Andrew L. Rypel - PI

Degrees: B.A. Saint Louis University; M.S. Auburn University; Ph.D. University of Alabama

Research Interests: Fish Ecology; Conservation Science; Ecosystem Ecology; Global Change; Macroecology; Fisheries Management; Freshwater Mussels

I am an Associate Professor and the Peter B. Moyle and California Trout Chair in Coldwater Fish Ecology at University of California, Davis in the Department of Wildlife, Fish & Conservation Biology. I am also the Co-Director for the Center for Watershed Sciences. I believe human societies must strive to leave healthier ecosystems and fisheries to future generations. Over time, I have been involved on a wide range of basic and applied research, but most of my efforts center on creating actionable science-based solutions, and assisting conservation professionals, on problems commonly encountered in freshwater ecosystems and fisheries.

My general approach to science is four-legged; incorporating theory, manipulation, empirical observation (especially long-term ecological research and large data synthesis), and quantitative models. I am also passionate about transfer and translation of ecological research to the broader public, and in training the next generation of scientists to be leaders in this art.

Contact Information; Email:; Office: 1369 Academic Surge; Phone: 530.752.9567; Mailing address: Department of Wildlife, Fish & Conservation Biology, One Shields Avenue, Davis, CA USA 95616

Google Scholar:

Twitter: @andrewrypel

NCEAS working groups:

LTER Synchrony:

Community Dynamics:

Graduate Students and Post Docs

Lauren G. Hitt - Ph.D. Student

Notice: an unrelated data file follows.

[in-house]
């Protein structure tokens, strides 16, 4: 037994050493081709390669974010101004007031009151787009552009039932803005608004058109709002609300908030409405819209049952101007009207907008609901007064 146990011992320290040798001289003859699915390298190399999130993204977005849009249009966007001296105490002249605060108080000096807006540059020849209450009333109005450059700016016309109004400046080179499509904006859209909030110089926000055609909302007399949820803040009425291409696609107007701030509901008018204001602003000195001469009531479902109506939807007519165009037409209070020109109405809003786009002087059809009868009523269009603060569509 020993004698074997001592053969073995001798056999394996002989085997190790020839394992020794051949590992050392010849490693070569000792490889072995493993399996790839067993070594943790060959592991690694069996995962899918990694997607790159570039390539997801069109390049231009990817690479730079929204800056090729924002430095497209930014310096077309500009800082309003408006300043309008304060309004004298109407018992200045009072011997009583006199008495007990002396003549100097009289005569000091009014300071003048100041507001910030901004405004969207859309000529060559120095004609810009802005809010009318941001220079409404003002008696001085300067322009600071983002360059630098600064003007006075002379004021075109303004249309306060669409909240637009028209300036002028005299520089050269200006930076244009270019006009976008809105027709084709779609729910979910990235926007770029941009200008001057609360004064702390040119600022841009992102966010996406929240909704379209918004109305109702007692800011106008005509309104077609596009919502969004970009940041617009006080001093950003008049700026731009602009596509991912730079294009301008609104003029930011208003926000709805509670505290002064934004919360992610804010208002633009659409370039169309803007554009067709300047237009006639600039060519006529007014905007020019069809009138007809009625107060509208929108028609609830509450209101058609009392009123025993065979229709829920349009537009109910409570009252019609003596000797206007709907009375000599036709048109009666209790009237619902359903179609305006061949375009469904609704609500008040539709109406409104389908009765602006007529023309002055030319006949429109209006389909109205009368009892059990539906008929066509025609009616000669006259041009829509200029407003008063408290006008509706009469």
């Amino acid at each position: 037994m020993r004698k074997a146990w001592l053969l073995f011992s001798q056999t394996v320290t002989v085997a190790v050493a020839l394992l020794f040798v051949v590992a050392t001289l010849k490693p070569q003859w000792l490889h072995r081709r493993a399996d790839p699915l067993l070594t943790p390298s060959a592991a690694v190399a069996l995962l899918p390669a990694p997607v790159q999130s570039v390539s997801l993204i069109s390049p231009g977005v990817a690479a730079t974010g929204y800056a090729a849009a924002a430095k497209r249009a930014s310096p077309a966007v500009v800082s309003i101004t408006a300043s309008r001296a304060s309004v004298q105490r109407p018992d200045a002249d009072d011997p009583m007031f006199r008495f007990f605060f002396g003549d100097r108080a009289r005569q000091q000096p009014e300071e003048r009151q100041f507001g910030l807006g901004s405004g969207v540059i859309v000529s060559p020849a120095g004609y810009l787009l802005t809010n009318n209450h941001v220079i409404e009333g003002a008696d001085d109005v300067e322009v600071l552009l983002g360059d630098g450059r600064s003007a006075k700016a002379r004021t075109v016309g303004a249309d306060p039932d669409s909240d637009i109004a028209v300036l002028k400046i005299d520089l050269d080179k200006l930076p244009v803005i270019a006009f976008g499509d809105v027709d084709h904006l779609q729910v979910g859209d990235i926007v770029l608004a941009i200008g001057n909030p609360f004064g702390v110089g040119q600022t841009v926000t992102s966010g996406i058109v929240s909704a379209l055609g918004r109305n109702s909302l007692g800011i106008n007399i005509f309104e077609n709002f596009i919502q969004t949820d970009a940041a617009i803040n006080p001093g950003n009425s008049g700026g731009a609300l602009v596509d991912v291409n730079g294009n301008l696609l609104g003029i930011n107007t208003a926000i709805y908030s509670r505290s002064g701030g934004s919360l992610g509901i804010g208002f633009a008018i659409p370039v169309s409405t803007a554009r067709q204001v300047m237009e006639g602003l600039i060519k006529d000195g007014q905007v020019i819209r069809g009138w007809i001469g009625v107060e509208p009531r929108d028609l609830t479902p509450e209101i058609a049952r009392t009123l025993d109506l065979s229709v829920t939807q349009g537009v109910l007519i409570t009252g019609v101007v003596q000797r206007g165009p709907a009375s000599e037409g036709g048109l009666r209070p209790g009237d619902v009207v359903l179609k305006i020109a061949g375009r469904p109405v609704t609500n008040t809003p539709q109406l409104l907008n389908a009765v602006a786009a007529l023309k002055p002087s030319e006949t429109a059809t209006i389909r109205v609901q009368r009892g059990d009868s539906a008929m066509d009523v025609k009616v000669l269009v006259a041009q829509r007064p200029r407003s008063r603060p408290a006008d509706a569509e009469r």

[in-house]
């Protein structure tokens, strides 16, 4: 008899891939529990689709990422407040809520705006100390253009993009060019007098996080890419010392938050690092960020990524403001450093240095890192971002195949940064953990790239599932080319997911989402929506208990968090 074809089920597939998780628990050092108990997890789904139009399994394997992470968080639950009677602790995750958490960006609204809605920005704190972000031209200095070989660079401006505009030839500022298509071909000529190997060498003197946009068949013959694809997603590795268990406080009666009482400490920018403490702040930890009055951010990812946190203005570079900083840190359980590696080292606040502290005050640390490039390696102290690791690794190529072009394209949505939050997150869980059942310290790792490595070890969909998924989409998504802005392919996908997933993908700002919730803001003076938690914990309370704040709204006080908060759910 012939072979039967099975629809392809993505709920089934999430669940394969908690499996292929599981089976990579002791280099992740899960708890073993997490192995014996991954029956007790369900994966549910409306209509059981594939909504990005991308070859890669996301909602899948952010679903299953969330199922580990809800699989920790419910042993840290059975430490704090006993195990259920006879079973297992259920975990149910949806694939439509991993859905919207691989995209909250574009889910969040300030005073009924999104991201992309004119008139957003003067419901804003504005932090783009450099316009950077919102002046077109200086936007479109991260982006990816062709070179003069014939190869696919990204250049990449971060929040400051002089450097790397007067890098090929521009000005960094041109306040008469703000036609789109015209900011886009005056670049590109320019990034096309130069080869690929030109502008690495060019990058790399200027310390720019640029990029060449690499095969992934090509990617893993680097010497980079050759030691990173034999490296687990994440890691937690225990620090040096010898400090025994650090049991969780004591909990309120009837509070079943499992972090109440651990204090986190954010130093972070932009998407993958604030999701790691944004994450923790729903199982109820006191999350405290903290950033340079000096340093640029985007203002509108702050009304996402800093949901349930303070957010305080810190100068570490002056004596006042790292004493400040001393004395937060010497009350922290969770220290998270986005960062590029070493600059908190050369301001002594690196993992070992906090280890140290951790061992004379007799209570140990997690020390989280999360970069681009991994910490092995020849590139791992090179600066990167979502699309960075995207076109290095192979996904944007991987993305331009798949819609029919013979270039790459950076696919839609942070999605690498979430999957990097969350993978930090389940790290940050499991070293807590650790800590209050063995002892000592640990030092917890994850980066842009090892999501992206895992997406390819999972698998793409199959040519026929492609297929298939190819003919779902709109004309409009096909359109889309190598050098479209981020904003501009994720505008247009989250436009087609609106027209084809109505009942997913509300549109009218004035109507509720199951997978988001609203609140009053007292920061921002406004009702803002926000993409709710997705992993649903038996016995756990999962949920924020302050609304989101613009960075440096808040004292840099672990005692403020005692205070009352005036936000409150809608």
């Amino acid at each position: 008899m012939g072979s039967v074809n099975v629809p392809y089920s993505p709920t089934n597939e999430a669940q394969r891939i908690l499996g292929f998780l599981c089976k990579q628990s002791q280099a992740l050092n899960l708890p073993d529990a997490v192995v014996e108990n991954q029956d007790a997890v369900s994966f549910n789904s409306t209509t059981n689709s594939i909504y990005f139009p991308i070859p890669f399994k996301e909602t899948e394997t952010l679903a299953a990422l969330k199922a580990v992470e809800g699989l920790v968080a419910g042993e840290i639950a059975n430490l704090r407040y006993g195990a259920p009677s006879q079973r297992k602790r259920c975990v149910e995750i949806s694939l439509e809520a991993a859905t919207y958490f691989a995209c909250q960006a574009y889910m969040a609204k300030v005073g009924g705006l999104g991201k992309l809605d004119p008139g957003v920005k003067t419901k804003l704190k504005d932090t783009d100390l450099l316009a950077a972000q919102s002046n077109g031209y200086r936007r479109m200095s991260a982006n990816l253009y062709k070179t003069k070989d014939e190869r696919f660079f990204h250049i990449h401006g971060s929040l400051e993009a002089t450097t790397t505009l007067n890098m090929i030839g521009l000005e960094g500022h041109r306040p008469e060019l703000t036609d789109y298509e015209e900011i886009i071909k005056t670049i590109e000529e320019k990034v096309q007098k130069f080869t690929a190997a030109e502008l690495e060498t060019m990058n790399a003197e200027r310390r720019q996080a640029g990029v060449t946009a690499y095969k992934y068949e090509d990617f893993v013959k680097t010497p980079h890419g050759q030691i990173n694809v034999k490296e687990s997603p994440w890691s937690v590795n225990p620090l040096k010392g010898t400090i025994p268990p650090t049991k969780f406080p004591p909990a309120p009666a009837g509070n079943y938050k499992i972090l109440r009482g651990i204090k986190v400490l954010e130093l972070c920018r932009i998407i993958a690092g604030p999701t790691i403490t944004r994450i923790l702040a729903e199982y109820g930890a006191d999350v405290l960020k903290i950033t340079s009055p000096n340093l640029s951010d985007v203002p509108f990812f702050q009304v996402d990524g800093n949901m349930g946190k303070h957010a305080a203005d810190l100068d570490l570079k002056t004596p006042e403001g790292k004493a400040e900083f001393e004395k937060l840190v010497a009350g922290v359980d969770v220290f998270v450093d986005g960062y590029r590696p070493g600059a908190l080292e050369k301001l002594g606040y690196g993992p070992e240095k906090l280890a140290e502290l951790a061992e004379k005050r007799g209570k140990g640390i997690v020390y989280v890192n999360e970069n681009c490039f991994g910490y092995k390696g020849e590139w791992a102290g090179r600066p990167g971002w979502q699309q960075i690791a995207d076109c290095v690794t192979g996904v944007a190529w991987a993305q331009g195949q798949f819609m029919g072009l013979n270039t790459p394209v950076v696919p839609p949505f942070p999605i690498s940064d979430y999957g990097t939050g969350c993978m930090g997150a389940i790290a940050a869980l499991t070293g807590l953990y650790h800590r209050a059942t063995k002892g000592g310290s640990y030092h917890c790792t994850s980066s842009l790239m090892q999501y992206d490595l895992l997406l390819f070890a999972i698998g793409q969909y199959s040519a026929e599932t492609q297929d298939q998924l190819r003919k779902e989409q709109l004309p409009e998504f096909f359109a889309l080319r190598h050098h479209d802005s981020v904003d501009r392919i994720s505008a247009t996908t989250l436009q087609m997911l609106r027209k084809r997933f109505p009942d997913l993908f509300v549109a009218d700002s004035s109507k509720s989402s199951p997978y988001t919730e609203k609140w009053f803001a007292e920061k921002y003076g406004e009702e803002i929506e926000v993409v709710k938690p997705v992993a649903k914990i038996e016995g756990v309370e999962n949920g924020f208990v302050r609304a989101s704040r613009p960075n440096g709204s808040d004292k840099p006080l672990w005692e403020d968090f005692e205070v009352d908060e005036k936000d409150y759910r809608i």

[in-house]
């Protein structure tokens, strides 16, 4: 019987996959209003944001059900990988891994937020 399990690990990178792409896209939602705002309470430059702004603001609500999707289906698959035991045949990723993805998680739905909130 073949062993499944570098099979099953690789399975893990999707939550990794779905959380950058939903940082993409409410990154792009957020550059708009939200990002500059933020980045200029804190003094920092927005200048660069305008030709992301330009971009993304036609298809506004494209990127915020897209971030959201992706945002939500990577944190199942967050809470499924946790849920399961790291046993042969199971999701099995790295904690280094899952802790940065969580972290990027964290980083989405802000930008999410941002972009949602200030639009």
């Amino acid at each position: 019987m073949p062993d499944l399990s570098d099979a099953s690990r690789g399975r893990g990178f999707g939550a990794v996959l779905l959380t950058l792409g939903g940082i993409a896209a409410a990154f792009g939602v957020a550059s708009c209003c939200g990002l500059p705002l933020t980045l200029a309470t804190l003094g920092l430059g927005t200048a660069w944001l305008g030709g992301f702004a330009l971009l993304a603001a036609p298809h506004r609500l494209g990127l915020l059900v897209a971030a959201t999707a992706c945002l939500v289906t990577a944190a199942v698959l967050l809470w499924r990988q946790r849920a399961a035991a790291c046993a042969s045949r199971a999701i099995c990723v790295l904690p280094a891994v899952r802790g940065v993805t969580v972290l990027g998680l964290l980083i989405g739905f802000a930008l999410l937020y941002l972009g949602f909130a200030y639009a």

Degrees: B.S. Ecology & Evolutionary Biology, B.A. Classical Studies, Tulane University

Research Interests: Restoration Ecology, Community Ecology, Integrative Conservation Biology & Management, Aquatic Ecology, Community Engagement & Outreach

I am interested in understanding long-term effects of Chinook salmon reestablishment in the Putah Creek ecosystem of northern California using a combination of field and computational methods. I have a particular interest in developing community outreach initiatives, engaging local stakeholders, and promoting public awareness of Putah Creek's fish species of conservation concern in order to develop integrative, community-based conservation & management recommendations. My previous research projects include studies of evolution in experimentally introduced fish populations in Trinidad and Alaska, effects of anthropogenic lead exposure on urban-dwelling birds, behavioral ecology of Australian songbirds, and ecological drivers influencing bird breeding at Denali National Park.


Rachelle Tallman - Ph.D. Student

Degrees: B.S. University of California, Santa Cruz

Research Interests: Fisheries Management; Conservation Science; Fisheries Policy; Fish Ecology

I’m interested in collaborative and innovative approaches to improving fisheries conservation and management. My current research is focused on exploring the potential for agricultural rice fields to be used in the conservation of native fishes in the Central Valley. Juvenile Chinook salmon once reared on vast floodplains throughout the Central Valley during their out-migration to the Pacific Ocean. While most of these natural floodplains are now gone, flooded agricultural fields exist that could function as surrogate floodplains for salmon. This work is forging unique collaborations between agricultural and conservation groups in California to find solutions for declining fishes, especially salmon.